But Nagla is best known for butterfly sightings. With rare sightings like Red spot duke, Tufted white royal and Abnormal silverline, Nagla has traditionally attracted macro photographers by the droves. With water available for a better part of the year, proximity to a saline water body seems like the perfect recipe to attract these jewelled beauties. They alight on the muddy patches right in the middle of the trail, where warm sunny areas create the perfect landing spots for them. We saw Common crows, Striped tigers, Blue tigers and sailors mud-puddling at such spots, and also had a short glance at a Gaudy baron as it alighted for a split second and flew away.

At the end of the trail a Crotalaria bush in flowering,  framed by the perfect amount of sunshine, had more butterflies hovering around it than we could care to count. In search of pyrrolizidine alkaloids, which are essential components of female attracting pheromones, the male nymphalid butterflies crowded around the plant. It was the perfect memory to leave Nagla with, a new generation of butterflies doing their best to carry forward their legacy.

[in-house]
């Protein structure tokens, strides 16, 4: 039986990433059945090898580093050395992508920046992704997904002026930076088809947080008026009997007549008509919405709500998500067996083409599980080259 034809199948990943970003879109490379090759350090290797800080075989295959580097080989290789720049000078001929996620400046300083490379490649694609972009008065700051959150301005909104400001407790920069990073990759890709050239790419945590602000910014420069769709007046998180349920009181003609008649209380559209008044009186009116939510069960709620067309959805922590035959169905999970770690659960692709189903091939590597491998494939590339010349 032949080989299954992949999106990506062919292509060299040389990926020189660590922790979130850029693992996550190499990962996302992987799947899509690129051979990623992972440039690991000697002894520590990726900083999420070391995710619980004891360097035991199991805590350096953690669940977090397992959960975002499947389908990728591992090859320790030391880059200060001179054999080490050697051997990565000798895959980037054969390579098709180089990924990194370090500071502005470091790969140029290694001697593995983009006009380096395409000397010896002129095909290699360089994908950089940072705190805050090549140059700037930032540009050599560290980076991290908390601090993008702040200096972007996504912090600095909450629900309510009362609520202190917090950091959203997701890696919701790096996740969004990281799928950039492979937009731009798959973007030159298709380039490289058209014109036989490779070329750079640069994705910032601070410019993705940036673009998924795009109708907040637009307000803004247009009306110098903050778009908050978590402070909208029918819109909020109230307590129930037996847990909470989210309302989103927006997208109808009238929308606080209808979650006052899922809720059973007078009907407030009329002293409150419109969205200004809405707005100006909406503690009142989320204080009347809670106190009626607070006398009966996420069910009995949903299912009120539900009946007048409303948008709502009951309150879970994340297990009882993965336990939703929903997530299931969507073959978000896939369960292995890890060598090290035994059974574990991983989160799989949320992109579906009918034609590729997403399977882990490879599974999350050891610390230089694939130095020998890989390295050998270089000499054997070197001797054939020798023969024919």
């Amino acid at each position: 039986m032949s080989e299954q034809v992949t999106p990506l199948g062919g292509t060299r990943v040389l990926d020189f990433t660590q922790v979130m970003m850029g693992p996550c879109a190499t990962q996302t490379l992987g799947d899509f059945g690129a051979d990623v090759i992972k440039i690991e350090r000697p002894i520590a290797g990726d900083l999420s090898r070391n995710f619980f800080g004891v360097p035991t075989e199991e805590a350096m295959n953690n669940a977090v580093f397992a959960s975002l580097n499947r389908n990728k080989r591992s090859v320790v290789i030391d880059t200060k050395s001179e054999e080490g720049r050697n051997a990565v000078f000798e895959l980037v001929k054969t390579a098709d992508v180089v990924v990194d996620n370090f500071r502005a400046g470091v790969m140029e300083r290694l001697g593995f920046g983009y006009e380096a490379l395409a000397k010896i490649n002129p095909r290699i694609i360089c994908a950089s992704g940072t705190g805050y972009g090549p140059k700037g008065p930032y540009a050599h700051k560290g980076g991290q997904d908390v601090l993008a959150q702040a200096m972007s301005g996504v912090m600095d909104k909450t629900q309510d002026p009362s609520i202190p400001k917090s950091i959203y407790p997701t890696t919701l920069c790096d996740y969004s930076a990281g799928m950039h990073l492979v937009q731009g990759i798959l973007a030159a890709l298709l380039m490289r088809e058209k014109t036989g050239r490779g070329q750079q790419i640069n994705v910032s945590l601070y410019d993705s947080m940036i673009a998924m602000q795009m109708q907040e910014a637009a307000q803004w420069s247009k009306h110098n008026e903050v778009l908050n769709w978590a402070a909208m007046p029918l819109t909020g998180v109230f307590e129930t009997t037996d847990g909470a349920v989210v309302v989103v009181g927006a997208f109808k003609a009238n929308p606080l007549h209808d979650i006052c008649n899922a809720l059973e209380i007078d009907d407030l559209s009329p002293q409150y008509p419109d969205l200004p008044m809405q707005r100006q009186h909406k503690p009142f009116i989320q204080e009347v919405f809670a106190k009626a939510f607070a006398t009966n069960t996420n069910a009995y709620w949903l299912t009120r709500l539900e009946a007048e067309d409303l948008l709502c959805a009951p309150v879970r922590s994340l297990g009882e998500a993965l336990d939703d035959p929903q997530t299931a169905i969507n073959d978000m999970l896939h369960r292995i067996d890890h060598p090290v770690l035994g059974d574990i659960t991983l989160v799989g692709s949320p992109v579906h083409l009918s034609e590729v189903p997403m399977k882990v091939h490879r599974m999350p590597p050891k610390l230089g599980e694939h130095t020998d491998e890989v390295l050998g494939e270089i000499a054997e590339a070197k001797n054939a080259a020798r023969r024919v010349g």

Left to her own devices, nature has this wonderful cycle of creation, destruction and regeneration. The old making way for the new, old leaves feeding new plants which are surging to the surface to enjoy their spells on earth, till they in turn feed the next generation. All the while the benign old trees, having seen fires come and go, spread their benevolent branches in protection of the forest floor.

About the Author /

Prachi Galange is a conservationist and is associated with the Sanctuary Nature Foundation,. She studied Wildlife Biology, Wildlife, and Selected Groups of Insects and is a blogger. You can read her blogs at